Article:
5.         Strengthen social-media engagement.
6.         Redo the website.
7.         Explore UF partnerships.
It’s important to note that these priorities are not mutually exclusive.

Out of that, Bill and David Plazas are developing proposed action steps to strengthen the FSNE brand by expanding partnerships and growing the value of membership. (Social media and a vibrant digital strategy fit in as tactics, as does a possible relocations to a journalism school.)

In addition, the board will address FSNE’s financial outlook by improving and expanding the contest and exploring other revenue streams – including working to expand membership by being sure all Florida newspapers are members and by adding additional members at some newspapers.

While there is no urgency, the FSNE officers will develop a staff succession/reorganization plan.

Legal action

Your executive committee decided to have FSNE join AP, the First Amendment Foundation and a number of other journalism companies and organizations to file an amicus brief in the redistricting lawsuit. As you know, on July 8, Leon County Circuit Judge Terry Lewis tossed out the Legislature’s congressional map for violating the anti-gerrymandering Fair Districts constitutional amendment passed by voters in 2010.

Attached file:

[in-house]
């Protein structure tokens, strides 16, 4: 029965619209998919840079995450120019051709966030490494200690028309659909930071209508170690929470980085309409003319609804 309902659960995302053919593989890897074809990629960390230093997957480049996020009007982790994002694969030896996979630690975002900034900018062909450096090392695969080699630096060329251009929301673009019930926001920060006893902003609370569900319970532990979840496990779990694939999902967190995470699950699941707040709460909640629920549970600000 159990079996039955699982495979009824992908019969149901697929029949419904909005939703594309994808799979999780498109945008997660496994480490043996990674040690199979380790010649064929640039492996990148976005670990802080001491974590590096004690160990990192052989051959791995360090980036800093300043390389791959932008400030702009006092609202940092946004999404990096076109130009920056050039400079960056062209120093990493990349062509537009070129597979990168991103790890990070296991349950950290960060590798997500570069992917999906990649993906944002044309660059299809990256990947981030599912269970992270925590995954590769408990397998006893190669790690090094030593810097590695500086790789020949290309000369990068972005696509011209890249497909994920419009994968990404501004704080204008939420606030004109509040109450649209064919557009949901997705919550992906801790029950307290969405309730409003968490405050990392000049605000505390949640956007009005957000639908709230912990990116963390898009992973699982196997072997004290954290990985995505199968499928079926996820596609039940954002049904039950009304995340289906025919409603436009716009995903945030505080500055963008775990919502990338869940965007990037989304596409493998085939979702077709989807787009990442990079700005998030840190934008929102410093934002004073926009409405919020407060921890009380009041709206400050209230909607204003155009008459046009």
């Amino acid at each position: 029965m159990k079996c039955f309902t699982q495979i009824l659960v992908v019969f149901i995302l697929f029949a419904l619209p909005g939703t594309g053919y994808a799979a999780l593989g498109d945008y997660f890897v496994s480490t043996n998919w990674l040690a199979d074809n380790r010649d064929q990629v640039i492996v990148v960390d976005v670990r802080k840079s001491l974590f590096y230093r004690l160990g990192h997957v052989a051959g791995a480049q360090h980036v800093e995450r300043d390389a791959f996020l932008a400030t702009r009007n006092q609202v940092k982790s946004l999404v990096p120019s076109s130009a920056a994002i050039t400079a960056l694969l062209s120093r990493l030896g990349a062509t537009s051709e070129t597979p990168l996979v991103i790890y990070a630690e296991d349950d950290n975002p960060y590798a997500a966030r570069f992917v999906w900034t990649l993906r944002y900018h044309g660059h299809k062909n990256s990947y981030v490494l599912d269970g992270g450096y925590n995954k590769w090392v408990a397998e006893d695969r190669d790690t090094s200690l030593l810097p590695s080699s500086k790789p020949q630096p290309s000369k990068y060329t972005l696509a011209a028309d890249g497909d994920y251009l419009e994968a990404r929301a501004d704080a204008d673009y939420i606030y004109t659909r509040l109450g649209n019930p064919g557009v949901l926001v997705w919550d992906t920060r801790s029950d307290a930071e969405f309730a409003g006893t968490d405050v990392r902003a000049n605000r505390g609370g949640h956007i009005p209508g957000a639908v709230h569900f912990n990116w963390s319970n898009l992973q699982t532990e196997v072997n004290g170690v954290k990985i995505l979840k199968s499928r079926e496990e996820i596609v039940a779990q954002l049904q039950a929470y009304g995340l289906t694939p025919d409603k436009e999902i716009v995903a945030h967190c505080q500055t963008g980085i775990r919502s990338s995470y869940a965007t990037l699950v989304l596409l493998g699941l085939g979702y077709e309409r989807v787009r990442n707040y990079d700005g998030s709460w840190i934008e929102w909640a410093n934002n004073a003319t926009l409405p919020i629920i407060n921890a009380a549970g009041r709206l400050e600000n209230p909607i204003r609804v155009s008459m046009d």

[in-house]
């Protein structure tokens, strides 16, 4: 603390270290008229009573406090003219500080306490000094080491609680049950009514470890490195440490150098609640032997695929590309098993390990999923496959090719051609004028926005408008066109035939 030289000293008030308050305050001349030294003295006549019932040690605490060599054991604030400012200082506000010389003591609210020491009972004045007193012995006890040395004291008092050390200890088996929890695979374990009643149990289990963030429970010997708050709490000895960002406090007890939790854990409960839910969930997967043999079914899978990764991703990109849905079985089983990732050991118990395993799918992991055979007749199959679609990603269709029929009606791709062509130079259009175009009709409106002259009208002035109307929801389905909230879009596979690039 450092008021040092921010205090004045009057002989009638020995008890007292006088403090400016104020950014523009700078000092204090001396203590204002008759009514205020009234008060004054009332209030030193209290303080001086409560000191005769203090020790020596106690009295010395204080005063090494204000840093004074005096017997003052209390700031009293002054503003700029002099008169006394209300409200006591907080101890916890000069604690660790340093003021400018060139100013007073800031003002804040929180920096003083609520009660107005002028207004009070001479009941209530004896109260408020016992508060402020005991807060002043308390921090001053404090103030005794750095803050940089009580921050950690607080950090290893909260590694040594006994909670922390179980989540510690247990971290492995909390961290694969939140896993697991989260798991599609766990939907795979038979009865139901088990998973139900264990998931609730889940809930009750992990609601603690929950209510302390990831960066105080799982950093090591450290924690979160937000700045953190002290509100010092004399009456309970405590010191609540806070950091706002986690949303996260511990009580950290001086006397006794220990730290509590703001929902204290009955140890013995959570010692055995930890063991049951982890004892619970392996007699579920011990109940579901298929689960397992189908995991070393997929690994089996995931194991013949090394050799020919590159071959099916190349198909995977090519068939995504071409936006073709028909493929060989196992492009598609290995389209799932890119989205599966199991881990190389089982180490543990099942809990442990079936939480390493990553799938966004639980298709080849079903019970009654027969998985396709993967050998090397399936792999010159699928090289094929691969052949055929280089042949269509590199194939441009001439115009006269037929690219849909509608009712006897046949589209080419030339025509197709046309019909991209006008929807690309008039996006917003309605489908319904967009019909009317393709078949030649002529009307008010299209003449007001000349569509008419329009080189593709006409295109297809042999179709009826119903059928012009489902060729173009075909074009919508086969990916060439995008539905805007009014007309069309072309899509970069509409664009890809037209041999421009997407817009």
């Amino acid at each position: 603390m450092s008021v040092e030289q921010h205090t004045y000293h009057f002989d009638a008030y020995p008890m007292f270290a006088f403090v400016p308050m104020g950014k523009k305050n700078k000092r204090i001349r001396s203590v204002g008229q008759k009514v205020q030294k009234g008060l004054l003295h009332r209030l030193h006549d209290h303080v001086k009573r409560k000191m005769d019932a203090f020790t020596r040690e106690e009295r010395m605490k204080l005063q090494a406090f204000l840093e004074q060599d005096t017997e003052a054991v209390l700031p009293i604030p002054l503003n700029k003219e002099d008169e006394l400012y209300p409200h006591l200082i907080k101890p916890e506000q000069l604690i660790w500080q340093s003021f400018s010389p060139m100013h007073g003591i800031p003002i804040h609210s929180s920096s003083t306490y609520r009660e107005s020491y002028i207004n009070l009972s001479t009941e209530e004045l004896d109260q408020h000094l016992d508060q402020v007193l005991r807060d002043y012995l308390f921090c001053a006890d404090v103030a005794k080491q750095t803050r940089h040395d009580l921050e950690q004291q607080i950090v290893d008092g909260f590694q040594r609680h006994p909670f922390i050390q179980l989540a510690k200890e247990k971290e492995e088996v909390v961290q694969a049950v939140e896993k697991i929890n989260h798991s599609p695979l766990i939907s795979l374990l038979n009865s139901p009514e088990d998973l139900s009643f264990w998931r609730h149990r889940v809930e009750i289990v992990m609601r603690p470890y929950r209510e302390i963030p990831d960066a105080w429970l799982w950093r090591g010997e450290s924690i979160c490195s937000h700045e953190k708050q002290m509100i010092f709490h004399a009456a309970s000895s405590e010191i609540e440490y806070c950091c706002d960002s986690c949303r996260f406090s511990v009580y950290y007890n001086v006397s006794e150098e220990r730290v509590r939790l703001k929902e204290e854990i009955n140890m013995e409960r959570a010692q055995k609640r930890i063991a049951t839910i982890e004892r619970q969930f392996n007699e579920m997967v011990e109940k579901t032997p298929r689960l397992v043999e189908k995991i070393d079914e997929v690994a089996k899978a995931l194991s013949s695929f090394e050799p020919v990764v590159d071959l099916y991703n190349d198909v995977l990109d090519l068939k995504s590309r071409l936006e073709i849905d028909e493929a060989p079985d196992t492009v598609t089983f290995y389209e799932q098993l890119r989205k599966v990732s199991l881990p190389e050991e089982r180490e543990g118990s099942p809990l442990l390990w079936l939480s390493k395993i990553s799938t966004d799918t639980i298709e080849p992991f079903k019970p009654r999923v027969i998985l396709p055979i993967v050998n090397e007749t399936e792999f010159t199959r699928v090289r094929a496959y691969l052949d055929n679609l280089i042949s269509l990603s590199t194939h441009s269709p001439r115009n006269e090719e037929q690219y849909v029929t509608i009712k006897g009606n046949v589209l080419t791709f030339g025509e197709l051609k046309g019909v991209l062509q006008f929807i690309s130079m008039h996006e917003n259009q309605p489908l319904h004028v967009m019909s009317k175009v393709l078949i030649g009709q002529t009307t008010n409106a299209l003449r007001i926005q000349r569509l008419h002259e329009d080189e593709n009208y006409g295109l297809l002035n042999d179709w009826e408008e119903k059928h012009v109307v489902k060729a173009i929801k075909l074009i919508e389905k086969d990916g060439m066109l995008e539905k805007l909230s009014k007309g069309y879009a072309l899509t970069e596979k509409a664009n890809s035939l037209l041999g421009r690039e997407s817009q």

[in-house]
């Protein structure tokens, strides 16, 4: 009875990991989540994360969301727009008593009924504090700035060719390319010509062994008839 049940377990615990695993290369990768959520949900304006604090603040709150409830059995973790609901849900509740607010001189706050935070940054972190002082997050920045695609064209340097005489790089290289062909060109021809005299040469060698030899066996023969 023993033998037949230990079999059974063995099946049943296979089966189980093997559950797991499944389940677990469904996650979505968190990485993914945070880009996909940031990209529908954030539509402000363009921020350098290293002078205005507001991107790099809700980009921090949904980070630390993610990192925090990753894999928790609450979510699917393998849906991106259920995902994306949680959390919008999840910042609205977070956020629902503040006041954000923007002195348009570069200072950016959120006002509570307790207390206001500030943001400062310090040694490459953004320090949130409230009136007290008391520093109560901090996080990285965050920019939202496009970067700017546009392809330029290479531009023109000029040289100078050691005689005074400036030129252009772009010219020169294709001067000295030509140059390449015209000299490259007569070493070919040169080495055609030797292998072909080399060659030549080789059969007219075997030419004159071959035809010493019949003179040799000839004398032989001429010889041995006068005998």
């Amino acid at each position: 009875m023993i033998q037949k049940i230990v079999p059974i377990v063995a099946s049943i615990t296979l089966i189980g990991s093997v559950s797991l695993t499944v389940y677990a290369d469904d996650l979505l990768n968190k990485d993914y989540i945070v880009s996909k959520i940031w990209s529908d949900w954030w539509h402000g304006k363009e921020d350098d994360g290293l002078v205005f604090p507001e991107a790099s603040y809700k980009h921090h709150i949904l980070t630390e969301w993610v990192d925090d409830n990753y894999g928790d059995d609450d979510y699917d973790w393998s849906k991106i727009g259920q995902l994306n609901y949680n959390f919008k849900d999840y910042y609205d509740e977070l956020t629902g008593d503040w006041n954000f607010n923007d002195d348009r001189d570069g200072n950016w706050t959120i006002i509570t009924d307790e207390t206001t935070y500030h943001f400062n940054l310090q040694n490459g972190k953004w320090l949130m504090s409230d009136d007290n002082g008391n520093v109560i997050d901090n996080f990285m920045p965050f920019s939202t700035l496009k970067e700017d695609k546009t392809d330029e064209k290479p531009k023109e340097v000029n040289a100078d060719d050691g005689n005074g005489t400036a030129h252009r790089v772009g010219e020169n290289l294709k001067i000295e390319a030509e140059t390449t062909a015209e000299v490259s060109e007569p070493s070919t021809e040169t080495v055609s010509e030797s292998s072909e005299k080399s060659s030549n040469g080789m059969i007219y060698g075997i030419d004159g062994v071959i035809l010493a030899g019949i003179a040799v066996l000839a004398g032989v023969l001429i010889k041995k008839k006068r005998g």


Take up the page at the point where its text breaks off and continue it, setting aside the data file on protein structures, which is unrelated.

During the trial, Lewis privately heard testimony from a Gainesville consultant involved in the redistricting then sealed the consultant’s documents as privileged.

Lewis’ ruling is being appealed to the state Supreme Court, and the media organizations’ amicus brief will ask that court to unseal the evidence. Even if the court considers the documents to be privileged, the brief will argue that they should be unsealed because they were used as evidence at trial and the court cited them in its decision as the basis for finding a “conspiracy to influence and manipulate the Legislature into a violation of its constitutional duty.”

The AP’s lawyer said the main issue before the Court is whether the documents are privileged under the First Amendment’s right of association, but our brief would focus solely on the unsealing of the documents.  In theory, the court could rule solely on the privilege issue, but given that the parties are making arguments to the court on the sealing issue, it seems that now is likely the right time to make our arguments. The worst case scenario, according to the AP lawyer, is that we are heard on the issue and, if the court declines to decide, we could always petition the district court to unseal the documents later.

If the Supreme Court allows the amicus, a brief probably would be due around the end of the month.

All of us on your FSNE board welcome your reaction and ideas on these and other priorities.  Please get in touch with any of us anytime.

We will have a great year!


Frank Denton